In New Jersey, if you can’t win an argument on the facts, just say “property tax relief.”
Judging from the misleading mailer PennEast recently sent Hopewell Township residents, this tried-and-true appeal is the energy conglomerate’s latest—and to date, most desperate—effort to convince us that we’ll benefit from its proposed pipeline.
The truth is, it would put our drinking water at risk of arsenic contamination, use eminent domain to seize our neighbors’ homes, reduce our property values, threaten our school children and residents with the potential for deadly explosions, pollute our air and damage our health.
PennEast failed to mention any of this in its mailer, nor the fact that it would build a damaging end station on Pennington-Lawrence Road in Hopewell Valley. The station would regularly vent gas containing carcinogens and fine particulate matter, impairing air quality and emitting significant greenhouse gases.
New Jersey already has 50 percent more pipeline capacity than needed to meet gas demands, even in the harshest winters. As opposition mounts to a pipeline that isn’t even needed in order to meet the state’s energy demands, PennEast pulled out all the stops in their direct-mail piece full of misleading claims:
- They say it would “reduce” energy prices in the state, but the New Jersey Rate Counsel, the state’s consumer energy watchdog, has called PennEast “unfair to ratepayers” who would pay more for gas because the costs of this unneeded pipeline would be passed through to ratepayers, while PennEast’s investors enjoy a 14 percent guaranteed return on equity rate. Additionally, recent federal data show gas prices increasing as more pipelines are built in our region.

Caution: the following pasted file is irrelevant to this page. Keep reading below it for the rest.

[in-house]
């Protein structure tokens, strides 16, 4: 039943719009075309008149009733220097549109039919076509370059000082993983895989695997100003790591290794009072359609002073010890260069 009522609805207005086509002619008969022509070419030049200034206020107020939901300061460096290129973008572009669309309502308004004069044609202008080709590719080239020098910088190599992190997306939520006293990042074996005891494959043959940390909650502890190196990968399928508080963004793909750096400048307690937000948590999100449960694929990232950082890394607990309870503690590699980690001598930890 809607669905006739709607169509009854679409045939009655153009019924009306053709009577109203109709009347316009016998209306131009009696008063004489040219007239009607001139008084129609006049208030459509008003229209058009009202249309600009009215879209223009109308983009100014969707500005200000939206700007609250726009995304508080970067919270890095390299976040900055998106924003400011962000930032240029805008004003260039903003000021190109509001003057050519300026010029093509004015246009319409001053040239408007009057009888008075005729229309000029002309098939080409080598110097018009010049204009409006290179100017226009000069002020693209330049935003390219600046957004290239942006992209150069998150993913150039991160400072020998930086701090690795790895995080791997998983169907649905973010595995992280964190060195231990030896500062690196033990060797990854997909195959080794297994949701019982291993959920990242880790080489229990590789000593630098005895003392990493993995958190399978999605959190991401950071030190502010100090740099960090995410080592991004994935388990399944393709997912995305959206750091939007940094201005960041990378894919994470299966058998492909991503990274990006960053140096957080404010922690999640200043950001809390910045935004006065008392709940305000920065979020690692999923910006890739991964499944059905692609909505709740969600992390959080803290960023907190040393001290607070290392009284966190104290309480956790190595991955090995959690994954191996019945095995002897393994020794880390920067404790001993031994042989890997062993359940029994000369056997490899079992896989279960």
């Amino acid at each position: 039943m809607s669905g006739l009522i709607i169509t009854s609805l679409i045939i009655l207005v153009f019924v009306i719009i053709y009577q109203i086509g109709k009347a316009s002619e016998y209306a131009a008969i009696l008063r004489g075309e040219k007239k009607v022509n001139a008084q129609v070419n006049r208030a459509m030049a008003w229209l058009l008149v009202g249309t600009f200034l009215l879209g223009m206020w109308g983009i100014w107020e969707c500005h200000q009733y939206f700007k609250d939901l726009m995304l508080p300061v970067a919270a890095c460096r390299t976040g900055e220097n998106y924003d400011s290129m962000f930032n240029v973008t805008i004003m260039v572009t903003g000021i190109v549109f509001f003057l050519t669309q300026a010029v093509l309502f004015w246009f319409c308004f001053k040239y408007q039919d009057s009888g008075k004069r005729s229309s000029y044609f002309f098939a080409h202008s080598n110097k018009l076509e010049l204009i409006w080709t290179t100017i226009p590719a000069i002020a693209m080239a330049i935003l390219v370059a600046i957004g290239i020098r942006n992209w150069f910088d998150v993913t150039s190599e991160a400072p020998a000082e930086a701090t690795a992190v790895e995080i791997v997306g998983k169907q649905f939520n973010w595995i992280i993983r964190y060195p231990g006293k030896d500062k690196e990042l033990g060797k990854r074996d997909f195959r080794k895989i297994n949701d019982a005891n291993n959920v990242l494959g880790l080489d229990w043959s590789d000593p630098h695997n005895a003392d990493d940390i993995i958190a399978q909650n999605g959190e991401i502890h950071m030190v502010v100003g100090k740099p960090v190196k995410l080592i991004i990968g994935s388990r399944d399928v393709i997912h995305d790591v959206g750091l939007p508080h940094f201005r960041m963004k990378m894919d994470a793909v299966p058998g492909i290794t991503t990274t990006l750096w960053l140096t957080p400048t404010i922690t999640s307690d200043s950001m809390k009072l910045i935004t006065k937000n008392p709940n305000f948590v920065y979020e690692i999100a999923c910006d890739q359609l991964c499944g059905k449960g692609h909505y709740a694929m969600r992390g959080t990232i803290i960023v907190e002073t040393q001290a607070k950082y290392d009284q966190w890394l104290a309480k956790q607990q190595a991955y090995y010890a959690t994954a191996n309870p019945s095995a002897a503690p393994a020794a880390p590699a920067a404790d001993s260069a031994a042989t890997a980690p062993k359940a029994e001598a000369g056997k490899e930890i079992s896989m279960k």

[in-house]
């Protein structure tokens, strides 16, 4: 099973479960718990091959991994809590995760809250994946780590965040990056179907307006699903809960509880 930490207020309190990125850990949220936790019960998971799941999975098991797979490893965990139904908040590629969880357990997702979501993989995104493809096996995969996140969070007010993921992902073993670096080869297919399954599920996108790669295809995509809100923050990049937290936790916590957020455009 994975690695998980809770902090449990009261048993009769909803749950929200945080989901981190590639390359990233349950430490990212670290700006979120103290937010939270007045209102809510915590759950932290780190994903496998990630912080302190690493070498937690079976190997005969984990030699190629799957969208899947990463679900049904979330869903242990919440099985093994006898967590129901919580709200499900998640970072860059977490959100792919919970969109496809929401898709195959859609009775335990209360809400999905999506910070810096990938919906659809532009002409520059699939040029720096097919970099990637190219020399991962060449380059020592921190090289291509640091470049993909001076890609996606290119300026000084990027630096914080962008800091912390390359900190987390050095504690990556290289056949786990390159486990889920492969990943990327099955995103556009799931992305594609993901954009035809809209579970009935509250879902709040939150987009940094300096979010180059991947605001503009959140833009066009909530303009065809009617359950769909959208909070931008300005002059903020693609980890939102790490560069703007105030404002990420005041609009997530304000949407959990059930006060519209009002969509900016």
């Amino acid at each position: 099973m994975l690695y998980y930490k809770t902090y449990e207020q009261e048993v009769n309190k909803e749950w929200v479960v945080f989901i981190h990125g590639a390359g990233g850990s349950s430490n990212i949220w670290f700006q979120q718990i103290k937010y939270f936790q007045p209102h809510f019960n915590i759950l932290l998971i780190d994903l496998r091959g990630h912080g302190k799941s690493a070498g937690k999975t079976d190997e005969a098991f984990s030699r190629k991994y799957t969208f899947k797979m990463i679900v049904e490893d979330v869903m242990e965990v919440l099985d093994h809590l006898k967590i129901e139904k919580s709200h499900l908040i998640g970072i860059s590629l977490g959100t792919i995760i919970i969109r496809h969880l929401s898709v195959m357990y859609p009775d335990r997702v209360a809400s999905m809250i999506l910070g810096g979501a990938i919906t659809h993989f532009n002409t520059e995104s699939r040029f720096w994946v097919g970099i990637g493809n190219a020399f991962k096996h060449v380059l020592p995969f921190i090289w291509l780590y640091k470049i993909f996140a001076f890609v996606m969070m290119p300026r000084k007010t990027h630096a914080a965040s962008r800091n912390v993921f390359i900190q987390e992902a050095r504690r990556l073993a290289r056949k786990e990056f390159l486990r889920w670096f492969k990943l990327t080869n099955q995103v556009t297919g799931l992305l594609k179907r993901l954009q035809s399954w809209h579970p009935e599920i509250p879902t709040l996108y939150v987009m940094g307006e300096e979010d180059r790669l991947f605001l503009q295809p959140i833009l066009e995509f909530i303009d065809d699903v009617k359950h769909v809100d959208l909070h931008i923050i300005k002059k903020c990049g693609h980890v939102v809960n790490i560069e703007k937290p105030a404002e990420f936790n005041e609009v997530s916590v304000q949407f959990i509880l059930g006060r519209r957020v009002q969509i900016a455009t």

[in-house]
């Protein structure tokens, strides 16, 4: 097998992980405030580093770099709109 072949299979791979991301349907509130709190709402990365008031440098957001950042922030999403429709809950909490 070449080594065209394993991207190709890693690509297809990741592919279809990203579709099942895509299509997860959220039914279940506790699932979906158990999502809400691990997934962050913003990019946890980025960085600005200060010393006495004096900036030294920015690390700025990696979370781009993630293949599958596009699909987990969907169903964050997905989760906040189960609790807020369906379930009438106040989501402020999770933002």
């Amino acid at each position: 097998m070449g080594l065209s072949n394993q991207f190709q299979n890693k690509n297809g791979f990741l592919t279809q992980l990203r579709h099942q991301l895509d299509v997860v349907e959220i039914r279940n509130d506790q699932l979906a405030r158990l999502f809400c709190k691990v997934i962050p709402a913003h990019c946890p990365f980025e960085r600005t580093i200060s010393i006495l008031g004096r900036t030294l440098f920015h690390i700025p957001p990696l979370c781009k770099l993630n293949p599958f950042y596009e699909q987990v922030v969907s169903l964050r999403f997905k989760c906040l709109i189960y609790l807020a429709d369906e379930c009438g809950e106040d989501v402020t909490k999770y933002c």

- They say the pipeline would “support” 12,000 jobs. In fact, experts found this number is grossly exaggerated, and PennEast will only create 10 ongoing jobs.
- They claim that pipeline gas is “clean” energy, but it’s not. Gas pipelines leak methane, a potent greenhouse gas even more harmful than carbon dioxide.
- To top it all off, PennEast says the pipeline will reduce property taxes. Yet PennEast’s claims about property taxes are hardly plausible.
Even if PennEast would do what it says, its contribution to the public coffers would amount to less than 1 percent of property taxes collected in the Township, as gauged by Hopewell’s 2016 property tax revenue of more than $104 million.
What’s more, these minor contributions are short-lived. PennEast would stop paying property taxes after only five years. We’d pay the health costs and safety risks forever.
PennEast ignores the significant costs it would inflict on our community, such as reduced property values, contaminated wells, and damaged open space and farmland, not to mention the price we’d pay if there was a deadly explosion.
We won’t be deceived by PennEast’s obvious ploy to suggest that they can pay off Hopewell Township to accept their unneeded pipeline. The long-term damage done by a pipeline would not be outweighed by the modest tax revenue PennEast would contribute during the few years that it would pay taxes.
Beyond the harms to our health and environment that have been documented by regulators, scientists, and the Hopewell Township Board of Health, the pipeline would ruin open space and farmland that we’ve preserved and paid for with our taxes.
PennEast would take something that belongs to all of us and use it for its own private gain. We can’t let that happen.
Despite what PennEast says, no good can come of its pipeline. Join me in calling on our federal and state elected officials to stop it.
— Kevin D. Kuchinski
Kuchinski is the mayor of Hopewell Township